Best Strategy Board Games for Families
Are you a family of strategists? Then try out one of these strategy-based games the entire family can enjoy.
Simple and aesthetically pleasing, Blokus is easy to learn.
Just place your 21 colored, square pieces on the grey board. Each block must touch another block of the same color, but only at the corners. The goal is to take up as much of the board as you can with your color while thwarting your fellow players simultaneously.
The player with the most connected squares on the board at the end of the game wins.
Shelly Peel, one of the Founders at Social Mums, shares, “Blokus is a game that requires strategy, that requires strategy. There’s no chance or luck involved, as your strategy dictates whether or not you win or lose.”
Peel also adds, “The beauty of this game is that the rules are quite simple for young children to follow. The game also helps children develop their problem-solving skills, as they tend to get better with every time you play.”
16. Calliope Tsuro
Another similar strategy-based game, Calliope Tsuro is suitable for ages eight and up, and as many as eight players. Using path tiles, create a path for your dragon pawn to follow. Each time you play, the path changes, depending on the moves of your opponents.
Create your own path, block others’ ways and be the last player on the board to win.
Labyrinth is another strategy-based game that’s suitable for younger kids. A quick game (20 minutes or so is all that’s required) for two to four people; players work their way around a constantly-changing maze.
The good thing about Labyrinth is that it’s easy enough for a small child to enjoy (think eight or nine years old), but still challenging enough that the adults won’t mind playing along.
Planning a Family Game Night
Whether you’re planning a family game night just for your family of three or four or you’re having several family members over for a fun event, you’ll want to keep a few things in mind when planning your family game night and picking the best board games for your family.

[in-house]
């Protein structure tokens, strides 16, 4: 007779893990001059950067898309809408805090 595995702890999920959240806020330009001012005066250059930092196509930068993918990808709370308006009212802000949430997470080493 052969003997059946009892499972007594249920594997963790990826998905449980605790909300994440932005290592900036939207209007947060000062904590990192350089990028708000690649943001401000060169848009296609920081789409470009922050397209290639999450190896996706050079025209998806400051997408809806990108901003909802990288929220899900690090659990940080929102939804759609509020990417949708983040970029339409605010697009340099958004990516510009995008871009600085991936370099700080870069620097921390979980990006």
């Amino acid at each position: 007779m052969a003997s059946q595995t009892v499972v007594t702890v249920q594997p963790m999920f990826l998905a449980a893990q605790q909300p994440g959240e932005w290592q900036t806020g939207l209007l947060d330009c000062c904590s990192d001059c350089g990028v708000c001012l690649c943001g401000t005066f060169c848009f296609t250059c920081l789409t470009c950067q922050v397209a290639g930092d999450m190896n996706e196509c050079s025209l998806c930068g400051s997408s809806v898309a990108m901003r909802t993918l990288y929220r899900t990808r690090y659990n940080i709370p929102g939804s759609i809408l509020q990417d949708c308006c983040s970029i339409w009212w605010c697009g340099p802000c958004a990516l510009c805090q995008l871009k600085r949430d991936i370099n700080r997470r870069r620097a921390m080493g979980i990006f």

Firstly, you’ll want to look at the number of players a game allows, but then also look at game reviews to see how flexible that number is. Some games may say they only allow for four players, but reviews may show that it’s possible to play the game on teams, allowing for more participants.
Second, look at the level of difficulty, and consider not only the age appropriateness of a game, but also your child’s, as well as everyone else in your family’s overall skills.
Do you have a family that’s particularly adept at strategy? Or does your family do better with artistic-style games that require acting, singing or drawing? Or, does your family prefer games of chance, where anything can happen? Try to pick a game that will leave everyone having fun, and not frustrated or feeling like they’re not “good enough” to participate.
Lastly, consider how much time you have to play a game. Some games (like Monopoly) can take hours, leaving everyone bored and frustrated. Others take as little as half an hour, which might not be long enough to keep everyone engaged.
Go with something that fits your individual circumstances and needs that is family-friendly, and you are bound to have a great time! There is a perfect game out there for the whole family from classic board games to cooperative games to trivia games.
You might also be interested in: The 9 Best Ravensburger Jigsaw Puzzles
The 17 Best Family Board Games:
- Betrayal at House on the Hill
- Ticket to Ride
- Settlers of Catan
- The Shining
- Busytown: Eye Found It
- HiHo! Cherry-O
- Don’t Let the Pigeon Drive the Bus: The Game
- My Very First Games: First Orchards
- Mouse Trap
- Spontuneous: The Song Game
- The Phantom Society
- Calliope Tsuro
Holly Riddleview post
Holly Riddle is a travel, food and lifestyle writer, and a full-time freelance content creator after several years on editorial staffs for a multitude of publications ranging in topic and audience demographic. She currently acts as the editor at large for Global Traveler magazine and is a regular contributor at Trazee Travel, WhereverFamily, TravelMag, CruiseHive and more. Ghostwritten work for travel clients has appeared on Forbes, Bloomberg, Inc. and other top publications. She also manages blogs for tour providers, hotels and tourism boards.view post